Geographic map Italy
Country of oppositions
A look at the map of Italy immediately shows that the country is characterised by two big mountain ranges: the Alps in the north and the Apennine mountains along most parts of the peninsula. Surrounded by four seas on three sides, the land is mostly hilly with only few plain sections. High mountain panoramas, scenic hills and miles of sandy beaches are all part of the topographic variety of Italy.
Hotels & Accommodations
Idyllic mountain world of Italy
Despite many beaches, islands and the reputation of being a bathing paradise in the Mediterranean Sea, mountains and hills characterise the map of Italy. Two big mountain ranges define the country: the powerful mountain massif of the Alps in the north and the Apennine mountain range extending over two thirds of the peninsula. Both mountain ranges are the result of the African and European tectonic plates having been dominating the Italian countryside for 2 million years.
In the north, Italy shares some of the highest mountains of the Alps with its neighbouring countries France and Switzerland. The Aosta Valley is one of the country's mountainous highlights including the impressive Mont Blanc (4,897 m), Monte Rosa (4,633 m) and Matterhorn (4,478 m). The Dolomite Mountains in the northeast of Italy are at least as impressive being a tourist magnet for sportive guests and nature aficionados in both winter and summer.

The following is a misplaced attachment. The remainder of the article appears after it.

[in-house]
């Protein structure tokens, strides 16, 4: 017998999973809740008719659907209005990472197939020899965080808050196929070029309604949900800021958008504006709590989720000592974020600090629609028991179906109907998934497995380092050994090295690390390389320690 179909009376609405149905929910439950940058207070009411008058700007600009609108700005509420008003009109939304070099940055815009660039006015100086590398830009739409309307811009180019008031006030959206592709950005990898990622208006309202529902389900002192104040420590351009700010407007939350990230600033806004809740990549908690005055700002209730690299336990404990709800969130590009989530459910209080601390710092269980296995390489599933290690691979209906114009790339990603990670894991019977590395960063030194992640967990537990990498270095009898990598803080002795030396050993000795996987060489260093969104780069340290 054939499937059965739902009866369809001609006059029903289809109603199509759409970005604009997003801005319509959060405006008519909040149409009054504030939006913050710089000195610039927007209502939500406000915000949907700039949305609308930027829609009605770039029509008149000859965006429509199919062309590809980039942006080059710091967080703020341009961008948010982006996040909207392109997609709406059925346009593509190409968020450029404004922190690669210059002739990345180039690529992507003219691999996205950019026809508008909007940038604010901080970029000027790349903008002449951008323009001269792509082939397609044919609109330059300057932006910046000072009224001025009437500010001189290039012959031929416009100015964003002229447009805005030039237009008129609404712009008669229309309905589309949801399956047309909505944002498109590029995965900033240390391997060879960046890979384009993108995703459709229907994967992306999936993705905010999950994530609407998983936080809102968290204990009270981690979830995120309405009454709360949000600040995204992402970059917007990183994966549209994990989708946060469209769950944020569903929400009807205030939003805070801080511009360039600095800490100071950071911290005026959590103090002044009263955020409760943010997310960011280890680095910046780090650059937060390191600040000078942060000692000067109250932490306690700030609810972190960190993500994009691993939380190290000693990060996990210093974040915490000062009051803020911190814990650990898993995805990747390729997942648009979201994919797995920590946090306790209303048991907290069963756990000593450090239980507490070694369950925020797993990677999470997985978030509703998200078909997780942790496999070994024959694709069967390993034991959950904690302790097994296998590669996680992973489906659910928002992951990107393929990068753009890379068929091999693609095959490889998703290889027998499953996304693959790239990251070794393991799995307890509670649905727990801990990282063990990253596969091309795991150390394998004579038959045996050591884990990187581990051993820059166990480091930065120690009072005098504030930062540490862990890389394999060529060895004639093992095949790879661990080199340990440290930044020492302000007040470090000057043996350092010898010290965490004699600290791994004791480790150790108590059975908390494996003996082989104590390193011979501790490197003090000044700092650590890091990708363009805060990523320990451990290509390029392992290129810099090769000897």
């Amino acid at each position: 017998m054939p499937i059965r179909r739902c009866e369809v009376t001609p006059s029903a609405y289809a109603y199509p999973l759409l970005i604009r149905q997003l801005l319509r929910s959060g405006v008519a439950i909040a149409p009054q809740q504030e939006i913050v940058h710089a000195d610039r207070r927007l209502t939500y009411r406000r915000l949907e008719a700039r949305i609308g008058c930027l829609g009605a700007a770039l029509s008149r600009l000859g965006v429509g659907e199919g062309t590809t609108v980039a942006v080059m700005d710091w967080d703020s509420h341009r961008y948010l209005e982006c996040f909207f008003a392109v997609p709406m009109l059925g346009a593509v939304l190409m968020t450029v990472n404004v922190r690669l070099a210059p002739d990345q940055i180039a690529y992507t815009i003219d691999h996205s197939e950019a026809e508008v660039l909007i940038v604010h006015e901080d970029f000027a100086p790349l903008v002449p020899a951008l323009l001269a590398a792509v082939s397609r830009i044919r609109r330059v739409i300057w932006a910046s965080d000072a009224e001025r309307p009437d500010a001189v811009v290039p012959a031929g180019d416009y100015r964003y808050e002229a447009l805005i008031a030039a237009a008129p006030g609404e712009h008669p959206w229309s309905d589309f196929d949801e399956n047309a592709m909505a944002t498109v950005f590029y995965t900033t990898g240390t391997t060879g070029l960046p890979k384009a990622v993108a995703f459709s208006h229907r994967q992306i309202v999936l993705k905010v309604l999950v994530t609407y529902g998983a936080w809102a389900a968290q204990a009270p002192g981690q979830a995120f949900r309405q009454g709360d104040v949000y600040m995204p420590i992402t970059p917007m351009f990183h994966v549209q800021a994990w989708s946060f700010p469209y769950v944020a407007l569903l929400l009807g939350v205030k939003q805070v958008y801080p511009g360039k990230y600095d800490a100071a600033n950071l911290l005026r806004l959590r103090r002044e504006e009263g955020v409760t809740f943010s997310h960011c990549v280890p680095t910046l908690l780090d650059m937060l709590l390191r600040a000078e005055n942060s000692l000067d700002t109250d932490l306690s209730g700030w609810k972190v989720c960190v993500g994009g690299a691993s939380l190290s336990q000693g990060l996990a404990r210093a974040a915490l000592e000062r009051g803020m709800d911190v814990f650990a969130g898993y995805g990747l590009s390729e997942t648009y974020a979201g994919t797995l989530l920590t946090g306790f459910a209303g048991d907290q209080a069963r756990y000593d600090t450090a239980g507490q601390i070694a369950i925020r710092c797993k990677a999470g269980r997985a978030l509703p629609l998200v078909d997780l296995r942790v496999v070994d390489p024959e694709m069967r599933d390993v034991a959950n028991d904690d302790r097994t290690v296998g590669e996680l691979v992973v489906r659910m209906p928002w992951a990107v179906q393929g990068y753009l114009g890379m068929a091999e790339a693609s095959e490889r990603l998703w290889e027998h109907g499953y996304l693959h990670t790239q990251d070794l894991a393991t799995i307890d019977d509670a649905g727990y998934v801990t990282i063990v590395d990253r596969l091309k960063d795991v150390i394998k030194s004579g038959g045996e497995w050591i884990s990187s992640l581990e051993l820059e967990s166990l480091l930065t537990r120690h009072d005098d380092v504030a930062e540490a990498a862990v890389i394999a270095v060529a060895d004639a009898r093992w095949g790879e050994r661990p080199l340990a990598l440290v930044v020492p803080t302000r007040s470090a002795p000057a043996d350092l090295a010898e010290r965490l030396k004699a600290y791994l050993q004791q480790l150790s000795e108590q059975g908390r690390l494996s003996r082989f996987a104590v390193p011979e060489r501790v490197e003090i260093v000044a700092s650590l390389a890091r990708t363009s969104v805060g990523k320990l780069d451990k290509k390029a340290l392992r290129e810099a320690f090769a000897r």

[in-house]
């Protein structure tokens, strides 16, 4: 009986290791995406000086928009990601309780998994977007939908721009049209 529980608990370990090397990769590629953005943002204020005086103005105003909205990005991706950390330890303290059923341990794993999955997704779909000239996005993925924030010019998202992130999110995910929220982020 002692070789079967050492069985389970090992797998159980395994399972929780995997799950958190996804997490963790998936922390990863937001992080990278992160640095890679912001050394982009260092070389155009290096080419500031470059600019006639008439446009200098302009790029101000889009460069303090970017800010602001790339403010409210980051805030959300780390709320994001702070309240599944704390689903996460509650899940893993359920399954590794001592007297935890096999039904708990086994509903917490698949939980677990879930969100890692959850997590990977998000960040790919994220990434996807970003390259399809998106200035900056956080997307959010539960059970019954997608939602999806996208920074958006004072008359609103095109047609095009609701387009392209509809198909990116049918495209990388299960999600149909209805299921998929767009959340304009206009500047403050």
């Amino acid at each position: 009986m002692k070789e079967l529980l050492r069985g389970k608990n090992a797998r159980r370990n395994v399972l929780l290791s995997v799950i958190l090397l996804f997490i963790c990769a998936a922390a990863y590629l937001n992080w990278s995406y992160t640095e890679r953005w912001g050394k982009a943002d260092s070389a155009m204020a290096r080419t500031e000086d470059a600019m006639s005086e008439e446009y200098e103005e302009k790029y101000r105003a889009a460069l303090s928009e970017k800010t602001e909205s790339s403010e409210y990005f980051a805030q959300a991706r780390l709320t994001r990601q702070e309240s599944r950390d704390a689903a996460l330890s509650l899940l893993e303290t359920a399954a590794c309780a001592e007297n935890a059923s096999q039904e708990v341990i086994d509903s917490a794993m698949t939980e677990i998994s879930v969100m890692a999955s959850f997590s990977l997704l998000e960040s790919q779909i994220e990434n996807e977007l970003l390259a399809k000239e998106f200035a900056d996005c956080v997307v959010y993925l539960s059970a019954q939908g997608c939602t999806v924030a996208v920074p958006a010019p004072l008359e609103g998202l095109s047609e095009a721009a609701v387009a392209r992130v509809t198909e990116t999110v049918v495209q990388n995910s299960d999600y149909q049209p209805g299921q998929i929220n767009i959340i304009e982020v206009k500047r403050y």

The Apennine Mountains, however, run in curves for more than 1,350 kilometres from Genoa to Calabria hrough nearly two thirds of the country. Because of their shape and length, they are also often called the backbone of Italy. The highest elevation of the Apennine Mountains is the Corno Crande (2,913 m) in the Abruzzi.
Map of Italy: peninsula and bathing paradise
The map of Italy looks like a boot. Four different seas surround the peninsula in the Mediterranean Sea from three sides: The Adriatic Sea in the east, the Ionian Sea in the south, and the Ligurian Sea and the Tyrrhenian Sea in the west. Italy shows great scenic diversity ranging from flat sandy beaches on Sardinia to the breathtaking rock cliffs round Amalfi. Italy is surrounded by an 8,000 kilometres long coast crowded with millions of beach tourists look for a well-needed timeout from the daily hustle and busty every year.